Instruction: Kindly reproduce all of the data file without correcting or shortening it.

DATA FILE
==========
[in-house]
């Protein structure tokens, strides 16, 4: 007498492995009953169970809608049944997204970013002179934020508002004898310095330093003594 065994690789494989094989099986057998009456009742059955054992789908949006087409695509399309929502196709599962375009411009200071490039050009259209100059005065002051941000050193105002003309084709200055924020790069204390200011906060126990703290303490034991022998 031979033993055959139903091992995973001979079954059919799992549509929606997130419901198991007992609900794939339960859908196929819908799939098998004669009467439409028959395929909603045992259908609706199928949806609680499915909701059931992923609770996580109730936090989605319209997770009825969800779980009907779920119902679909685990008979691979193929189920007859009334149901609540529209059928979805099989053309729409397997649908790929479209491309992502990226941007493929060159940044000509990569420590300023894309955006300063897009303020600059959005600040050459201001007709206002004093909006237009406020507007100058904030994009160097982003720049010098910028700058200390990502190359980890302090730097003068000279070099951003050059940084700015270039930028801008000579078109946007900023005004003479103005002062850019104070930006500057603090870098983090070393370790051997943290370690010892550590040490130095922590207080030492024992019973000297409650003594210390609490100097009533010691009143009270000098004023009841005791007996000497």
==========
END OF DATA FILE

[in-house]
């Protein structure tokens, strides 16, 4: 007498492995009953169970809608049944997204970013002179934020508002004898310095330093003594 065994690789494989094989099986057998009456009742059955054992789908949006087409695509399309929502196709599962375009411009200071490039050009259209100059005065002051941000050193105002003309084709200055924020790069204390200011906060126990703290303490034991022998 031979033993055959139903091992995973001979079954059919799992549509929606997130419901198991007992609900794939339960859908196929819908799939098998004669009467439409028959395929909603045992259908609706199928949806609680499915909701059931992923609770996580109730936090989605319209997770009825969800779980009907779920119902679909685990008979691979193929189920007859009334149901609540529209059928979805099989053309729409397997649908790929479209491309992502990226941007493929060159940044000509990569420590300023894309955006300063897009303020600059959005600040050459201001007709206002004093909006237009406020507007100058904030994009160097982003720049010098910028700058200390990502190359980890302090730097003068000279070099951003050059940084700015270039930028801008000579078109946007900023005004003479103005002062850019104070930006500057603090870098983090070393370790051997943290370690010892550590040490130095922590207080030492024992019973000297409650003594210390609490100097009533010691009143009270000098004023009841005791007996000497």